The new responsibilities of each of the concerned Ministries, MINAG and CITMA, relating to the wildlife, as well as the Environment Policy of the Nation (through the adoption of Act N° 81 of 1997 about the Environment and Act N° 85, Forestry Act of 1998, based over modern conceptions of Sustainable Development) have since been defined. These have led to the redaction of a project of Decree regulating the hunting activities in Cuba. This project is now in a process of extended debate, as a step towards its final approbation. This new Decree will allow the strengthening and reorganization of hunting activities in conformity with the economic and environmental situation of the country.

The Hunting Decree includes eight chapters and 53 articles that cover the general principles of the activity, the definition of the terms used in the text, the different types, methods and modalities of hunting, the declaration of the sites and areas where hunting is allowed, the permit licenses needed for the practise of hunting, the calendars describing the days and hunting hours.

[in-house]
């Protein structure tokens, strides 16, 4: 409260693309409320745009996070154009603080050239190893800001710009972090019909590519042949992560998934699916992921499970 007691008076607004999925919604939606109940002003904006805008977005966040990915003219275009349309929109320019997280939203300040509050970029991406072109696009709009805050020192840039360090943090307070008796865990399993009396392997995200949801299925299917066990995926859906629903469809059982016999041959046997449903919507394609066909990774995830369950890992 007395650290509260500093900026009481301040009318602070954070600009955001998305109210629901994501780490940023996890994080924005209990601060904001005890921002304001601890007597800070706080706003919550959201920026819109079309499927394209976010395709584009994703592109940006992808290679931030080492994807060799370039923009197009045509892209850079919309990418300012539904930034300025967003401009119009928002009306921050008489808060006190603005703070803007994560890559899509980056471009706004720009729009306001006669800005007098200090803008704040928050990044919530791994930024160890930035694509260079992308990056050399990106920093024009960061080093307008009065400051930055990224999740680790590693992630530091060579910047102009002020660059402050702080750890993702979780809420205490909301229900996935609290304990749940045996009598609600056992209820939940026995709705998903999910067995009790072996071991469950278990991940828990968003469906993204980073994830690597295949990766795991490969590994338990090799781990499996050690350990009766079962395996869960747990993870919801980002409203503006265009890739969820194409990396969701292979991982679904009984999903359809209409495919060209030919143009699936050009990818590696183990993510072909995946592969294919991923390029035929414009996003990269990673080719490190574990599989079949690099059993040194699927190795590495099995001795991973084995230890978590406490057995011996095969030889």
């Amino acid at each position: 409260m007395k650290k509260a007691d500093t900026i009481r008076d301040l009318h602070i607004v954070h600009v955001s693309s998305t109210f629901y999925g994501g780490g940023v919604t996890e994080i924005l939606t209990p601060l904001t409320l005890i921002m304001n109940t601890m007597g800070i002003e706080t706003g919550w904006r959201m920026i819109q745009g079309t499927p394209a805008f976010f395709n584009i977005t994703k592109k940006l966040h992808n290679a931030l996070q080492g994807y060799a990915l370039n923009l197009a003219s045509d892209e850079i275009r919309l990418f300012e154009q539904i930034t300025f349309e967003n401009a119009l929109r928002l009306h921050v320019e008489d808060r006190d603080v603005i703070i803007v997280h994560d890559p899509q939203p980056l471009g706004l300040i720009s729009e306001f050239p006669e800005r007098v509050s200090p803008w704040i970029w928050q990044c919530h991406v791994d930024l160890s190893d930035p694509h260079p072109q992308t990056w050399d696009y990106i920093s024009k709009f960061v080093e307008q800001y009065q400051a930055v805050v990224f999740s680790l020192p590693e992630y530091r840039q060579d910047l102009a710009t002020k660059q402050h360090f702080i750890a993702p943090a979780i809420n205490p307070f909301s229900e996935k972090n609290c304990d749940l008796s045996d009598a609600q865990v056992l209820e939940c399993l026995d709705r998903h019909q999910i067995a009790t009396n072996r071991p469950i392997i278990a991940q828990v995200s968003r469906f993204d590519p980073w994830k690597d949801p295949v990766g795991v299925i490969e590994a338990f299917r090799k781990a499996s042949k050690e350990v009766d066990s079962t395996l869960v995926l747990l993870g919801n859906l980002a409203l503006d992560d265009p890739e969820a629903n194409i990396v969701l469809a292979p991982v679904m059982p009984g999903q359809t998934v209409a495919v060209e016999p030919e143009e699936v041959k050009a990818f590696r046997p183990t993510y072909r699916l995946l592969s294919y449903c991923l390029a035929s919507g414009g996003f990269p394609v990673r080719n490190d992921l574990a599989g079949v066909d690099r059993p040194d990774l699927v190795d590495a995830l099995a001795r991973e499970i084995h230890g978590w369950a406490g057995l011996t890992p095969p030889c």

The decree also establishes the definition of all violations of the law related to hunting and proposes 15 levels of penalties in accordance with the dispositions of the Decree, including personal fines, the confiscation of any products obtained illegally, as well as the weapons used and the cancellation of the permits in the cases when such punishments are necessary.